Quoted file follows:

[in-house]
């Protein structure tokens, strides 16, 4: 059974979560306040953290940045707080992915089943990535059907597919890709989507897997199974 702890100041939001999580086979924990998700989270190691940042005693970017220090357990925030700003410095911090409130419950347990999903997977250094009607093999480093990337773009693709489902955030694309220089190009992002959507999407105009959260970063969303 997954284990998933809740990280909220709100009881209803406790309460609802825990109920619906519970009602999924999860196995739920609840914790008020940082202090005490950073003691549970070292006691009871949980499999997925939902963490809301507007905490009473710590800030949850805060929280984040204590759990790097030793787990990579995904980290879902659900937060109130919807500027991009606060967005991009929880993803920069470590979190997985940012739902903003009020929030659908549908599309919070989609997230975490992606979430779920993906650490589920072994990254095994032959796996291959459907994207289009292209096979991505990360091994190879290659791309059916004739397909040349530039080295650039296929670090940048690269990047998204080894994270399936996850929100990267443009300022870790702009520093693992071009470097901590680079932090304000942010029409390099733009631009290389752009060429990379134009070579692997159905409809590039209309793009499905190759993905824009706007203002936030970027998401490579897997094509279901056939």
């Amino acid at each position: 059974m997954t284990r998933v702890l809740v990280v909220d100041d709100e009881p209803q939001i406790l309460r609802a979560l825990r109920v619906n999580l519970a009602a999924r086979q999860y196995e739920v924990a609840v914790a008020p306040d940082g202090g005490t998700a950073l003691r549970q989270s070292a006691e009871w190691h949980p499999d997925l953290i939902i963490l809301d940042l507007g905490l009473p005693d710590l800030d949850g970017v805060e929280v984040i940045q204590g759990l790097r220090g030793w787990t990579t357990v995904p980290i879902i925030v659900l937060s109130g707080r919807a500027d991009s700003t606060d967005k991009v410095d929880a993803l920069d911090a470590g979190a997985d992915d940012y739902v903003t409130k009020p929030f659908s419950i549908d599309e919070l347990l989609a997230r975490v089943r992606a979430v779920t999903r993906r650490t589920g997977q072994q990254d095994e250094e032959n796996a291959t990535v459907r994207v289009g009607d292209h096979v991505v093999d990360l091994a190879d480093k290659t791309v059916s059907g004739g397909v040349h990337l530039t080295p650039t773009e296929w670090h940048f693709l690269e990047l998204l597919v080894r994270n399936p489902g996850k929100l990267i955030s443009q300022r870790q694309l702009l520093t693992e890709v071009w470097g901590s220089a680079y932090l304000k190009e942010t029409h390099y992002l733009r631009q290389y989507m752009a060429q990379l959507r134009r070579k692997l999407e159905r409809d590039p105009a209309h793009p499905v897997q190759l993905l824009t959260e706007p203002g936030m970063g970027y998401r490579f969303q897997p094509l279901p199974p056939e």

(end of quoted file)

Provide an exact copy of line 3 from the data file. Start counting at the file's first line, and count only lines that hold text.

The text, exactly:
């Amino acid at each position: 059974m997954t284990r998933v702890l809740v990280v909220d100041d709100e009881p209803q939001i406790l309460r609802a979560l825990r109920v619906n999580l519970a009602a999924r086979q999860y196995e739920v924990a609840v914790a008020p306040d940082g202090g005490t998700a950073l003691r549970q989270s070292a006691e009871w190691h949980p499999d997925l953290i939902i963490l809301d940042l507007g905490l009473p005693d710590l800030d949850g970017v805060e929280v984040i940045q204590g759990l790097r220090g030793w787990t990579t357990v995904p980290i879902i925030v659900l937060s109130g707080r919807a500027d991009s700003t606060d967005k991009v410095d929880a993803l920069d911090a470590g979190a997985d992915d940012y739902v903003t409130k009020p929030f659908s419950i549908d599309e919070l347990l989609a997230r975490v089943r992606a979430v779920t999903r993906r650490t589920g997977q072994q990254d095994e250094e032959n796996a291959t990535v459907r994207v289009g009607d292209h096979v991505v093999d990360l091994a190879d480093k290659t791309v059916s059907g004739g397909v040349h990337l530039t080295p650039t773009e296929w670090h940048f693709l690269e990047l998204l597919v080894r994270n399936p489902g996850k929100l990267i955030s443009q300022r870790q694309l702009l520093t693992e890709v071009w470097g901590s220089a680079y932090l304000k190009e942010t029409h390099y992002l733009r631009q290389y989507m752009a060429q990379l959507r134009r070579k692997l999407e159905r409809d590039p105009a209309h793009p499905v897997q190759l993905l824009t959260e706007p203002g936030m970063g970027y998401r490579f969303q897997p094509l279901p199974p056939e």